Such services designed for African mobile phone users are catching the eye of telecoms operators. “You have an independent application you can pay with a voucher or airtime, mobile money or an electronic purse and you can store it on the cloud,” says Banky Ojutalayo, a former senior manager of value-added services for Glo Mobile in Ghana. Operators can make money from these content services as users spend their airtime on downloads. But the next battle will be how much of their data revenues they are willing to share with the young developers who create the content. A survey published in mid-April by telecom analysts Informer predicted the value-added services market in Africa is growing at around 22% and could generate revenues of $11.5bn by 2014.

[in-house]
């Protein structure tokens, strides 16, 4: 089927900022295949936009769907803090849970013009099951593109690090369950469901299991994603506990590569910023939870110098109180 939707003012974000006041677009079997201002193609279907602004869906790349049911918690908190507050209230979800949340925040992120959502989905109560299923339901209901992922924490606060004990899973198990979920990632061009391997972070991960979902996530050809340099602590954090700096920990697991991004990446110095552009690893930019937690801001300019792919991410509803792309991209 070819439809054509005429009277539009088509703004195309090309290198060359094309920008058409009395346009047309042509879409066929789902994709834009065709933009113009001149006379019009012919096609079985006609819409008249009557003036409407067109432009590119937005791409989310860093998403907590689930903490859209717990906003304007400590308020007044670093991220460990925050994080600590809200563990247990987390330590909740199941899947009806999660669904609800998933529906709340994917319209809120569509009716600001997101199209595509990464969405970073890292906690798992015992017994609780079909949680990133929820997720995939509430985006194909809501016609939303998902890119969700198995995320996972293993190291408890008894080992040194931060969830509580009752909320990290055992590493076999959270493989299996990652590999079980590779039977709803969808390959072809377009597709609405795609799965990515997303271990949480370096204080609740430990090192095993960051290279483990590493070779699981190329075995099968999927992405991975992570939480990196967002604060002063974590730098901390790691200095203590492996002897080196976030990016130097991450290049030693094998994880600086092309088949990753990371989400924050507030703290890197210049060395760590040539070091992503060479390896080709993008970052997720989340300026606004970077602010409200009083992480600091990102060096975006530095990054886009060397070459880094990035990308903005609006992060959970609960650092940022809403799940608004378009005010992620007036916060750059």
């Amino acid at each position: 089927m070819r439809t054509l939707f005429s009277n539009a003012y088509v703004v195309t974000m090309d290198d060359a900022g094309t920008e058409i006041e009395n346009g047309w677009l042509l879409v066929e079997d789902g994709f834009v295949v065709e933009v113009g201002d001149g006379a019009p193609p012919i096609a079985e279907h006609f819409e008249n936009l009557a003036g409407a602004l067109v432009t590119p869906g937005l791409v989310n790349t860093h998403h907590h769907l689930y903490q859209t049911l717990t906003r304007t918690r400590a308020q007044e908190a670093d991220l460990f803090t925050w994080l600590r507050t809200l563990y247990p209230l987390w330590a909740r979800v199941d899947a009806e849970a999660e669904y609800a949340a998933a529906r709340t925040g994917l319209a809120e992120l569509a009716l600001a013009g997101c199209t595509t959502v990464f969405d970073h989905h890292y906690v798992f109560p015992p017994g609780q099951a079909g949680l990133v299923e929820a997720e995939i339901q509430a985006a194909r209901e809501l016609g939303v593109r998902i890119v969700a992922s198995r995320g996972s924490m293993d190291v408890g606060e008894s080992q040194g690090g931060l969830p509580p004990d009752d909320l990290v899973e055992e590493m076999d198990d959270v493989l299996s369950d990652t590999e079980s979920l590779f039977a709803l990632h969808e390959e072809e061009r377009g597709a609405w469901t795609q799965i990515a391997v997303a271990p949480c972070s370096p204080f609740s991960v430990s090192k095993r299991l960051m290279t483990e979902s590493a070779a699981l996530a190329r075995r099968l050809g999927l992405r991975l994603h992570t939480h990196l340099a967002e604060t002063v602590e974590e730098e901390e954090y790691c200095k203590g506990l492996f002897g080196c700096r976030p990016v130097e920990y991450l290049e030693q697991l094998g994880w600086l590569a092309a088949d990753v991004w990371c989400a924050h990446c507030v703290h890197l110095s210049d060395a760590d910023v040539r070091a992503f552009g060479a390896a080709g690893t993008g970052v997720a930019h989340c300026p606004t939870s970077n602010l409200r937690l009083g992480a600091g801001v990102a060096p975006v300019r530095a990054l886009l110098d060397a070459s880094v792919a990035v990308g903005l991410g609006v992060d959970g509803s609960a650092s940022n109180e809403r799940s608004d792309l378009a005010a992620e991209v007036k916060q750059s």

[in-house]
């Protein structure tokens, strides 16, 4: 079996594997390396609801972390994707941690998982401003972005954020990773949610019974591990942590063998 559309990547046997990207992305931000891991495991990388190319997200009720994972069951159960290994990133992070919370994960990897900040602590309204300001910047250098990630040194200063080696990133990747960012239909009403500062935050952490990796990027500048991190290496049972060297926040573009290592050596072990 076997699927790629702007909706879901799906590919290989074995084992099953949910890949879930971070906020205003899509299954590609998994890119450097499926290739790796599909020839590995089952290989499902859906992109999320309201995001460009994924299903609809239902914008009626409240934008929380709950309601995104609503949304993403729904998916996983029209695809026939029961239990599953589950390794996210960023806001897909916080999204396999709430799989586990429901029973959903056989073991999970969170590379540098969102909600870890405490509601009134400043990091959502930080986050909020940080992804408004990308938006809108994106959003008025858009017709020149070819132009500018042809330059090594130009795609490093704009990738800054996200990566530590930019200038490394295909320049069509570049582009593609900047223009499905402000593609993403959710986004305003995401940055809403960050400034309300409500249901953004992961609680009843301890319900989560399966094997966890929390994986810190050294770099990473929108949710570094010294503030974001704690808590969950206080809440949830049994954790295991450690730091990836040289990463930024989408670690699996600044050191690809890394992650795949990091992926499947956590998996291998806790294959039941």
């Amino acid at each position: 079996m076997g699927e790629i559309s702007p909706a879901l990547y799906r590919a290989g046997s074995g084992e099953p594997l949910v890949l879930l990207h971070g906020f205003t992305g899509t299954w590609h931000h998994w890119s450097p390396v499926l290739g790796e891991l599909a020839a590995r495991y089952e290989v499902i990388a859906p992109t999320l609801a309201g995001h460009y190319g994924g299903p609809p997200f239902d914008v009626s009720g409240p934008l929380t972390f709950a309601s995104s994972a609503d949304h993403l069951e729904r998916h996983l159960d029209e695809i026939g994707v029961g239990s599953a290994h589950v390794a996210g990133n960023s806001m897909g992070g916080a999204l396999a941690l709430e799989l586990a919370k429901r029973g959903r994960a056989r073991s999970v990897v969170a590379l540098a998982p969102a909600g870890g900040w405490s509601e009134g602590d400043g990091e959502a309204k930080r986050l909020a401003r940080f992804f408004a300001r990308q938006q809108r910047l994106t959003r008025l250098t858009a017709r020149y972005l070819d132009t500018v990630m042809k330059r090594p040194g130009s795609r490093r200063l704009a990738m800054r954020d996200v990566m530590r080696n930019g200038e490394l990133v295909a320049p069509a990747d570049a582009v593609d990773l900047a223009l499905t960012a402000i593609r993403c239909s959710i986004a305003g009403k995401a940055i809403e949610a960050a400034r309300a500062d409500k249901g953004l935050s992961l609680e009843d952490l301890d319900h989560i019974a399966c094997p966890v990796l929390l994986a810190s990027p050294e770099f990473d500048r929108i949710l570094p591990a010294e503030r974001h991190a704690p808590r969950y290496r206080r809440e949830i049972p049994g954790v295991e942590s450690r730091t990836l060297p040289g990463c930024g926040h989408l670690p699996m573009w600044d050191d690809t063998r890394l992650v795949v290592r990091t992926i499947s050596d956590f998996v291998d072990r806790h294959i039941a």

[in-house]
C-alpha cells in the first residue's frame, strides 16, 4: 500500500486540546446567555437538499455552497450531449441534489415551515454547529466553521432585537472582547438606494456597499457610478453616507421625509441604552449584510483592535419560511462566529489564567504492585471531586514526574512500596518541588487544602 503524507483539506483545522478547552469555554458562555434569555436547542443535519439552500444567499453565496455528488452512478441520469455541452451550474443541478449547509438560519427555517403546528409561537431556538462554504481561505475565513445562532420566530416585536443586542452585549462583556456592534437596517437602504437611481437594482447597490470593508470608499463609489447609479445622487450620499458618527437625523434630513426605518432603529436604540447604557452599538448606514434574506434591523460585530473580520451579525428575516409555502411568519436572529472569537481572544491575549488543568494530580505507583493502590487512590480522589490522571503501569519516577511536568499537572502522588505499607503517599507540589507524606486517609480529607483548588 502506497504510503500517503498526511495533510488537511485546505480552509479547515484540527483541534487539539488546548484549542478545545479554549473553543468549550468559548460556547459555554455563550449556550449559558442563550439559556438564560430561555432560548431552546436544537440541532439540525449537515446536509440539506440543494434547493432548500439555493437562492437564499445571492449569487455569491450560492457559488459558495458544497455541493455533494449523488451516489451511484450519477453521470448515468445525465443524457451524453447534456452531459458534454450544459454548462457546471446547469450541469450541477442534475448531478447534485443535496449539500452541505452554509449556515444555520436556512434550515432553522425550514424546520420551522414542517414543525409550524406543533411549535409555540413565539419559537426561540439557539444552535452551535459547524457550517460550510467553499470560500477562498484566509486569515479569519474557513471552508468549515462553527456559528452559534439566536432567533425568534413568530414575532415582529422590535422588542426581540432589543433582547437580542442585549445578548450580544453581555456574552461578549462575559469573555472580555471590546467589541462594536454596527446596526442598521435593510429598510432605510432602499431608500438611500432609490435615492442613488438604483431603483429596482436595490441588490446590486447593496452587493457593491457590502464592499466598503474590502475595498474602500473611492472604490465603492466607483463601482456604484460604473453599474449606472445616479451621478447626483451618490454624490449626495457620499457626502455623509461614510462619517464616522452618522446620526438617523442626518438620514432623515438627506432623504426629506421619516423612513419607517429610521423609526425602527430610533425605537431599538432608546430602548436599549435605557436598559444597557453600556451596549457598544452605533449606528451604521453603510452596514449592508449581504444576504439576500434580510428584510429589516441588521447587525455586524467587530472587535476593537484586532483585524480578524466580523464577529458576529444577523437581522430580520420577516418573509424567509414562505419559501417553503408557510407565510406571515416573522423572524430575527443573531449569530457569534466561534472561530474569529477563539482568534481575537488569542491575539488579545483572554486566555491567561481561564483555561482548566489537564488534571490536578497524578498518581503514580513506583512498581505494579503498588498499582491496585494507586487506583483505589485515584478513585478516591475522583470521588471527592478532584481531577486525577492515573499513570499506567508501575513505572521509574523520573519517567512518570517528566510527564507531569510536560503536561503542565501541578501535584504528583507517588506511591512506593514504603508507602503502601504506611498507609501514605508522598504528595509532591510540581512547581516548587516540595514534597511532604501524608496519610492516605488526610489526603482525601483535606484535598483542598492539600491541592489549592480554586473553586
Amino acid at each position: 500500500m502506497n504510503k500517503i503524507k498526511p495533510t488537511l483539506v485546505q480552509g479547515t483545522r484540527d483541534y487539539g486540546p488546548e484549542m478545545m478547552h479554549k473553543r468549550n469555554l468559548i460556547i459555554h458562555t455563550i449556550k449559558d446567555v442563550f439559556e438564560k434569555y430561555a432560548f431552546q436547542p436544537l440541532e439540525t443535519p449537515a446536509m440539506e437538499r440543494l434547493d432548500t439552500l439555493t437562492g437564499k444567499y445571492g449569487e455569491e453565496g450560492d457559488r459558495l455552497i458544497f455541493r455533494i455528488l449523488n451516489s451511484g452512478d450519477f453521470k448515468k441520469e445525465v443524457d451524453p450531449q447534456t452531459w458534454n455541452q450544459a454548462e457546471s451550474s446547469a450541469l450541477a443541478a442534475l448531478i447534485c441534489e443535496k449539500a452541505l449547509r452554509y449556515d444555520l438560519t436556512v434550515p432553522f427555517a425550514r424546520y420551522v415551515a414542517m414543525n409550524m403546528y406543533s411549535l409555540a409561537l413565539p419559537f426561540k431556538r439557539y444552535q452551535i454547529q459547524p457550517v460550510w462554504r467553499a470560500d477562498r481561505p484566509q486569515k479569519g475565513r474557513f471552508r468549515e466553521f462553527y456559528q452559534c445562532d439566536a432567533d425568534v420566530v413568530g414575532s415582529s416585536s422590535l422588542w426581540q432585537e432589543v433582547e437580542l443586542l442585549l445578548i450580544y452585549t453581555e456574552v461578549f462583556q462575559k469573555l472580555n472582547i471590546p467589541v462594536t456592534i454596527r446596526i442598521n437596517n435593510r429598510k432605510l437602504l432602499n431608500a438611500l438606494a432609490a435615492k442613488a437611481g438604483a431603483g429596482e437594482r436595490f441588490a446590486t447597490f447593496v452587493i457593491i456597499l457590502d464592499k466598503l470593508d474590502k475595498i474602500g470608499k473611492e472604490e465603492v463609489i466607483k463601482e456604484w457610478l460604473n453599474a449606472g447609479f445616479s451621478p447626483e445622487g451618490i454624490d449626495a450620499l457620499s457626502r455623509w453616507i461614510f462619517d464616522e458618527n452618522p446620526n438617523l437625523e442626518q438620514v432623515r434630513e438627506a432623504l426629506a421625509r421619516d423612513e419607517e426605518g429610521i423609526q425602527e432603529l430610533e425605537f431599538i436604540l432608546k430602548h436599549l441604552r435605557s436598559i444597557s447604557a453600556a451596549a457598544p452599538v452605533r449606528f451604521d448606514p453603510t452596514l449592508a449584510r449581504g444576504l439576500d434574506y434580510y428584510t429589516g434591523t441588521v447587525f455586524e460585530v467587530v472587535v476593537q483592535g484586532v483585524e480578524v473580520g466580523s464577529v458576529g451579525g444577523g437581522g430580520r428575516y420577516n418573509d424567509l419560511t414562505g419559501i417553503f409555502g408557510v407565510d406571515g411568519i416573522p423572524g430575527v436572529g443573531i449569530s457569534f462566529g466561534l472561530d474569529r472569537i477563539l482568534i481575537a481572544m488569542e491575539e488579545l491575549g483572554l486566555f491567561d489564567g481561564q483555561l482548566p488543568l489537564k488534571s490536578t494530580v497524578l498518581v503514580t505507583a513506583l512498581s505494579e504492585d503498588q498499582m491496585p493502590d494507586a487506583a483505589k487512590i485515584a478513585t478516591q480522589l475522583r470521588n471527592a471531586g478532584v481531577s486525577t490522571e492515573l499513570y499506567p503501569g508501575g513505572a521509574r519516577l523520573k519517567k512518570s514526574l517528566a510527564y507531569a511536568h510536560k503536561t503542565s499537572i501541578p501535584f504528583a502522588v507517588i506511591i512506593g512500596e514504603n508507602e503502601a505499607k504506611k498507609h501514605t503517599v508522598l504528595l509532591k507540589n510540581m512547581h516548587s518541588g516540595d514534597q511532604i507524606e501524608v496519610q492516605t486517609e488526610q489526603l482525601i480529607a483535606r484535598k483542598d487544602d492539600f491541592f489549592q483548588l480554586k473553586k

Multinationals used to operating in Africa have long been paying the high prices for satellite bandwidth linking them up to back-office operations in Europe and North America. But as the bandwidth revolution allows more African businesses to take advantage of services based and managed on the cloud, now demand is spiraling for more data centres on African soil capable of storing the data.
African companies like Kenya Data Networks and South Africa’s Teraco, which operates co-location data centres in Cape Town, Durban and Johannesburg, are allowing new business models to emerge for the lower end of the market. Using one of Teraco’s data centres, Cape Town-based internet service provider WebNow has launched a virtual server product for small businesses priced at R189 ($28) per month.